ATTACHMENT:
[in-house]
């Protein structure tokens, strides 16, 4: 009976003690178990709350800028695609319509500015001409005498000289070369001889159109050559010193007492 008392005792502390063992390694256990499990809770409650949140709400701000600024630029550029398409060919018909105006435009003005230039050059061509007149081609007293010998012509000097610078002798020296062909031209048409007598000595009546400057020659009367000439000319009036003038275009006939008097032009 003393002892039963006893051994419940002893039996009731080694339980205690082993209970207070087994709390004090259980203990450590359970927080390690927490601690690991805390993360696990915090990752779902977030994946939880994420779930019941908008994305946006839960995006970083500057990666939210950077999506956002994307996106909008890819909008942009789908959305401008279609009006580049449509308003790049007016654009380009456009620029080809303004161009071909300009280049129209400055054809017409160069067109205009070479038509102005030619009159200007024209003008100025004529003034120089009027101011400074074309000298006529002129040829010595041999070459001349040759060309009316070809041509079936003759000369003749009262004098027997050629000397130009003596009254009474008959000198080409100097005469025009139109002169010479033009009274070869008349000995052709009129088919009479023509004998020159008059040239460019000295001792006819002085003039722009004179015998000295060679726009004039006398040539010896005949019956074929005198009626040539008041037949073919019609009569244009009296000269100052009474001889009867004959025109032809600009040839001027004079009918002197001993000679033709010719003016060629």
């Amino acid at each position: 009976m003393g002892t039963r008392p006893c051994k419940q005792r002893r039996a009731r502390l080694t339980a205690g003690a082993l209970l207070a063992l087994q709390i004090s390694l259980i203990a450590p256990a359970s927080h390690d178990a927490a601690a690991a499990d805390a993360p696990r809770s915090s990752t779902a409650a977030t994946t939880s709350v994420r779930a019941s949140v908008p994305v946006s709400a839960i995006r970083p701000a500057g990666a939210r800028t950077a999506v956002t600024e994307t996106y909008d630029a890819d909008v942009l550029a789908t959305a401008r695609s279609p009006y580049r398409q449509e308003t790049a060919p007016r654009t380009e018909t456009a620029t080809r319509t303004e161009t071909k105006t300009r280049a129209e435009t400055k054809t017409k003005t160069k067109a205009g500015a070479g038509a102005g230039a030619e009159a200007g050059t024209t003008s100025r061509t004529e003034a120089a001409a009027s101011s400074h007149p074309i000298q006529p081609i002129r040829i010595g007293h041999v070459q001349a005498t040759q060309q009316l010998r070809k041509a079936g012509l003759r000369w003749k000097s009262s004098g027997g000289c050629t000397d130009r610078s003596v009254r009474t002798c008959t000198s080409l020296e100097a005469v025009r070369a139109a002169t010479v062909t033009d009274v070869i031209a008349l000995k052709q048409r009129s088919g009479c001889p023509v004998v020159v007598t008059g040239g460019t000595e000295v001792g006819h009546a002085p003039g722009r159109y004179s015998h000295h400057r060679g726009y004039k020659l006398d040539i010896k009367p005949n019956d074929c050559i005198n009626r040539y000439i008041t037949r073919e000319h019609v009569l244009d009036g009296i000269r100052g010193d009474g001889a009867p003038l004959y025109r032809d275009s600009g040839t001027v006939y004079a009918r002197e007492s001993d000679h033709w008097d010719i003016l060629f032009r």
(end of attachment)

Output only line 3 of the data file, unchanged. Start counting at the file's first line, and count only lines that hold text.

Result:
């Amino acid at each position: 009976m003393g002892t039963r008392p006893c051994k419940q005792r002893r039996a009731r502390l080694t339980a205690g003690a082993l209970l207070a063992l087994q709390i004090s390694l259980i203990a450590p256990a359970s927080h390690d178990a927490a601690a690991a499990d805390a993360p696990r809770s915090s990752t779902a409650a977030t994946t939880s709350v994420r779930a019941s949140v908008p994305v946006s709400a839960i995006r970083p701000a500057g990666a939210r800028t950077a999506v956002t600024e994307t996106y909008d630029a890819d909008v942009l550029a789908t959305a401008r695609s279609p009006y580049r398409q449509e308003t790049a060919p007016r654009t380009e018909t456009a620029t080809r319509t303004e161009t071909k105006t300009r280049a129209e435009t400055k054809t017409k003005t160069k067109a205009g500015a070479g038509a102005g230039a030619e009159a200007g050059t024209t003008s100025r061509t004529e003034a120089a001409a009027s101011s400074h007149p074309i000298q006529p081609i002129r040829i010595g007293h041999v070459q001349a005498t040759q060309q009316l010998r070809k041509a079936g012509l003759r000369w003749k000097s009262s004098g027997g000289c050629t000397d130009r610078s003596v009254r009474t002798c008959t000198s080409l020296e100097a005469v025009r070369a139109a002169t010479v062909t033009d009274v070869i031209a008349l000995k052709q048409r009129s088919g009479c001889p023509v004998v020159v007598t008059g040239g460019t000595e000295v001792g006819h009546a002085p003039g722009r159109y004179s015998h000295h400057r060679g726009y004039k020659l006398d040539i010896k009367p005949n019956d074929c050559i005198n009626r040539y000439i008041t037949r073919e000319h019609v009569l244009d009036g009296i000269r100052g010193d009474g001889a009867p003038l004959y025109r032809d275009s600009g040839t001027v006939y004079a009918r002197e007492s001993d000679h033709w008097d010719i003016l060629f032009r």